# Hermitian matrix

In mathematics, a **Hermitian matrix** (or **self-adjoint matrix**) is a complex square matrix that is equal to its own conjugate transpose—that is, the element in the i-th row and j-th column is equal to the complex conjugate of the element in the j-th row and i-th column, for all indices i and j:

Hermitian matrices can be understood as the complex extension of real symmetric matrices.

Hermitian matrices can be characterized in a number of equivalent ways, some of which are listed below:

This is also the way that the more general concept of self-adjoint operator is defined.

Hermitian matrices are fundamental to the quantum theory of matrix mechanics created by Werner Heisenberg, Max Born, and Pascual Jordan in 1925.

The diagonal elements must be real, as they must be their own complex conjugate.

Well-known families of Hermitian matrices include the Pauli matrices, the Gell-Mann matrices and their generalizations. In theoretical physics such Hermitian matrices are often multiplied by imaginary coefficients,^{[1]}^{[2]} which results in skew-Hermitian matrices.

The entries on the main diagonal (top left to bottom right) of any Hermitian matrix are real.

Only the main diagonal entries are necessarily real; Hermitian matrices can have arbitrary complex-valued entries in their off-diagonal elements, as long as diagonally-opposite entries are complex conjugates.

A matrix that has only real entries is symmetric if and only if it is Hermitian matrix. A real and symmetric matrix is simply a special case of a Hermitian matrix.

The finite-dimensional spectral theorem says that any Hermitian matrix can be diagonalized by a unitary matrix, and that the resulting diagonal matrix has only real entries. This implies that all eigenvalues of a Hermitian matrix A with dimension n are real, and that A has n linearly independent eigenvectors. Moreover, a Hermitian matrix has orthogonal eigenvectors for distinct eigenvalues. Even if there are degenerate eigenvalues, it is always possible to find an orthogonal basis of **C**^{n} consisting of n eigenvectors of A.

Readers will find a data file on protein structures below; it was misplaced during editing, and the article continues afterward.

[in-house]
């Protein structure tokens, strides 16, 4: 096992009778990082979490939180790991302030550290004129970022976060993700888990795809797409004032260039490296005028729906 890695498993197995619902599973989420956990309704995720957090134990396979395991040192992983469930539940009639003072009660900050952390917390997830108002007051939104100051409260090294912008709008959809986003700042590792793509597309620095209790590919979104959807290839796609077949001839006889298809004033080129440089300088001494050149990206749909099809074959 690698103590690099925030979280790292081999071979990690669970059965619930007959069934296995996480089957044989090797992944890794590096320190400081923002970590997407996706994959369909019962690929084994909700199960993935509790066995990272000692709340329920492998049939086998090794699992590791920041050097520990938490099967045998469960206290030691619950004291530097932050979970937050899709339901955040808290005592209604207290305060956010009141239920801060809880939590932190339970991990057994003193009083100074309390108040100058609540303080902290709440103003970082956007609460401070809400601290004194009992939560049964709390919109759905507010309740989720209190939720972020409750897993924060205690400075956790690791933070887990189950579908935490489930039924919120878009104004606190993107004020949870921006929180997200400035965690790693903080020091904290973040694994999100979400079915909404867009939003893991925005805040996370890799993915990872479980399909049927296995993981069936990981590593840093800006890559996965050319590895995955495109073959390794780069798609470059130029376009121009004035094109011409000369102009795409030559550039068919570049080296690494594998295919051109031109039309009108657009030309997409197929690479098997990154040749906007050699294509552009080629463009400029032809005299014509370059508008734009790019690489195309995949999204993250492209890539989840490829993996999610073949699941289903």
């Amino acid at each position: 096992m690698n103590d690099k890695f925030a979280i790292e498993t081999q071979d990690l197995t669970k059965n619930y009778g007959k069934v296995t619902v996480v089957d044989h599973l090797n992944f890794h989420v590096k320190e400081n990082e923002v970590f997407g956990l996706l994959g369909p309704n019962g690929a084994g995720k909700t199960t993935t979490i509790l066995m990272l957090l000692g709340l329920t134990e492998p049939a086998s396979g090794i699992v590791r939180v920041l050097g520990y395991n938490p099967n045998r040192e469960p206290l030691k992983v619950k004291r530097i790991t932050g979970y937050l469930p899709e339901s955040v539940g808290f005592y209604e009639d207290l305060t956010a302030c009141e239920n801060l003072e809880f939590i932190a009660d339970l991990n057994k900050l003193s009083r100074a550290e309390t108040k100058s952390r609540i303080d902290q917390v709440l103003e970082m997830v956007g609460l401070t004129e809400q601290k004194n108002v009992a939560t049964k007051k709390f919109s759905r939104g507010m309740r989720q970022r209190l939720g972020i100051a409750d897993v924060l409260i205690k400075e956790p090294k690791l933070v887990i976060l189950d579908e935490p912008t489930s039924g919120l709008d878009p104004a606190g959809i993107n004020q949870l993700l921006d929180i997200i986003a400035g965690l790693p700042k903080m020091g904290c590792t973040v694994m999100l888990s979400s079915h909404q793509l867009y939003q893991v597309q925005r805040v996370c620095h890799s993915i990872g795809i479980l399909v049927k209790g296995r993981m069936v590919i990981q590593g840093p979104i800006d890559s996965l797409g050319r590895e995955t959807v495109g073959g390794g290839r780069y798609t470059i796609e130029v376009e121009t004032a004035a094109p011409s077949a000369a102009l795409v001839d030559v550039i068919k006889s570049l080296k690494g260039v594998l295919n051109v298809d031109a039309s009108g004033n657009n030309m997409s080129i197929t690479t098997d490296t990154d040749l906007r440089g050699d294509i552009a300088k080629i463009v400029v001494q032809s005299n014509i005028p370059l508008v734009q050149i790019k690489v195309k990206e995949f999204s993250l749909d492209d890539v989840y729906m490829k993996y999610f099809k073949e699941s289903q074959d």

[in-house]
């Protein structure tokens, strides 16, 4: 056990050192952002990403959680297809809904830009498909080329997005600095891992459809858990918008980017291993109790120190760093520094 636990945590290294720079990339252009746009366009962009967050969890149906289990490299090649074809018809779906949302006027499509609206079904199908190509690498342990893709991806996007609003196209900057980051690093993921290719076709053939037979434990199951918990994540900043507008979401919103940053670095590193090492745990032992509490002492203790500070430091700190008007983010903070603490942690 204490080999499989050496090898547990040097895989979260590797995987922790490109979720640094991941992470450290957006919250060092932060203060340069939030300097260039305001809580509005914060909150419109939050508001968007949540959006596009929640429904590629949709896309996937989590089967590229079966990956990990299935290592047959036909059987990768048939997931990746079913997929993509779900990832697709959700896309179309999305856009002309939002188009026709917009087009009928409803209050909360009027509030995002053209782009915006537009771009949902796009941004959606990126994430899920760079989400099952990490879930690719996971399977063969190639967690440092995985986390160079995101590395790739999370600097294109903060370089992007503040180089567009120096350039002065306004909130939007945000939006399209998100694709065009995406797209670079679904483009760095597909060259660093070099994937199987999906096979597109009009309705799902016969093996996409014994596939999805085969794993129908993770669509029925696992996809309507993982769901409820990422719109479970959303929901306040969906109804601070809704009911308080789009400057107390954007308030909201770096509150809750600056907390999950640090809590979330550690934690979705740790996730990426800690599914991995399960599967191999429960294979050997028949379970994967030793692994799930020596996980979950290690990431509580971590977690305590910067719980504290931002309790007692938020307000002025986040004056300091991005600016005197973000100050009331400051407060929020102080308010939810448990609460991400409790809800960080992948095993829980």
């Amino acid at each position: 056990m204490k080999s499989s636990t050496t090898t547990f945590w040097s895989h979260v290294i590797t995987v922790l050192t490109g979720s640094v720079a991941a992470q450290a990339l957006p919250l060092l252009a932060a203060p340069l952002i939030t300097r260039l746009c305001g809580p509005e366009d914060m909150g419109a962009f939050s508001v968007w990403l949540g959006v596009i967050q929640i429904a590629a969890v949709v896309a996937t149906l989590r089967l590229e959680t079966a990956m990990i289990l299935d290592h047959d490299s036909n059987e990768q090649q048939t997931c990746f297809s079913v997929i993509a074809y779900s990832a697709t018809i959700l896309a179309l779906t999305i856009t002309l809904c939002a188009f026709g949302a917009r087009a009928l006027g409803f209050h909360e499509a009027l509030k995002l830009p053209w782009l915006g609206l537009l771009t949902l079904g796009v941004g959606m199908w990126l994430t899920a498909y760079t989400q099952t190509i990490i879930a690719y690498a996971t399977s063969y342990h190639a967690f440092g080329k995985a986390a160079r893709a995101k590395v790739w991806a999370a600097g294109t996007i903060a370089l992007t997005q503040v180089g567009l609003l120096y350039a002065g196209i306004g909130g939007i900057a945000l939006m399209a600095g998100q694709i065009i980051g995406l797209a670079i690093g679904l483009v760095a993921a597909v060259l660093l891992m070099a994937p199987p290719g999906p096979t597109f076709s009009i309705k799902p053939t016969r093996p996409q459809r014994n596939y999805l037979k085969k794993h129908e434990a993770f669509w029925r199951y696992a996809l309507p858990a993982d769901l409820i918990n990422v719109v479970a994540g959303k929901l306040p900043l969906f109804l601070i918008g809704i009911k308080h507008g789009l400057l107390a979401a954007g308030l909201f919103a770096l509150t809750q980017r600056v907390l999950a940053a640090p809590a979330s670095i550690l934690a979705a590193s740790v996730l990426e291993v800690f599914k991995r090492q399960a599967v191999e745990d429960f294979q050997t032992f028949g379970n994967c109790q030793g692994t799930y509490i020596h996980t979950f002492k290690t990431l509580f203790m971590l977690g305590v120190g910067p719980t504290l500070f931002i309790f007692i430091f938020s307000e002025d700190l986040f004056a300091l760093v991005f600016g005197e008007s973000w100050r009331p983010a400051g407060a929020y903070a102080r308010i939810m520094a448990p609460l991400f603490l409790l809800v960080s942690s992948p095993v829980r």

The product of two Hermitian matrices A and B is Hermitian if and only if *AB* = *BA*.

The Hermitian complex n-by-n matrices do not form a vector space over the complex numbers, **C**, since the identity matrix *I*_{n} is Hermitian, but *i* *I*_{n} is not. However the complex Hermitian matrices *do* form a vector space over the real numbers **R**. In the 2*n*^{2}-dimensional vector space of complex *n* × *n* matrices over **R**, the complex Hermitian matrices form a subspace of dimension *n*^{2}. If *E*_{jk} denotes the n-by-n matrix with a 1 in the *j*,*k* position and zeros elsewhere, a basis (orthonormal with respect to the Frobenius inner product) can be described as follows:

An example is that the four Pauli matrices form a complete basis for the vector space of all complex 2-by-2 Hermitian matrices over **R**.

(Alternatively, the determinant is the product of the matrix's eigenvalues, and as mentioned before, the eigenvalues of a Hermitian matrix are real.)

The Rayleigh quotient is used in the min-max theorem to get exact values of all eigenvalues. It is also used in eigenvalue algorithms to obtain an eigenvalue approximation from an eigenvector approximation. Specifically, this is the basis for Rayleigh quotient iteration.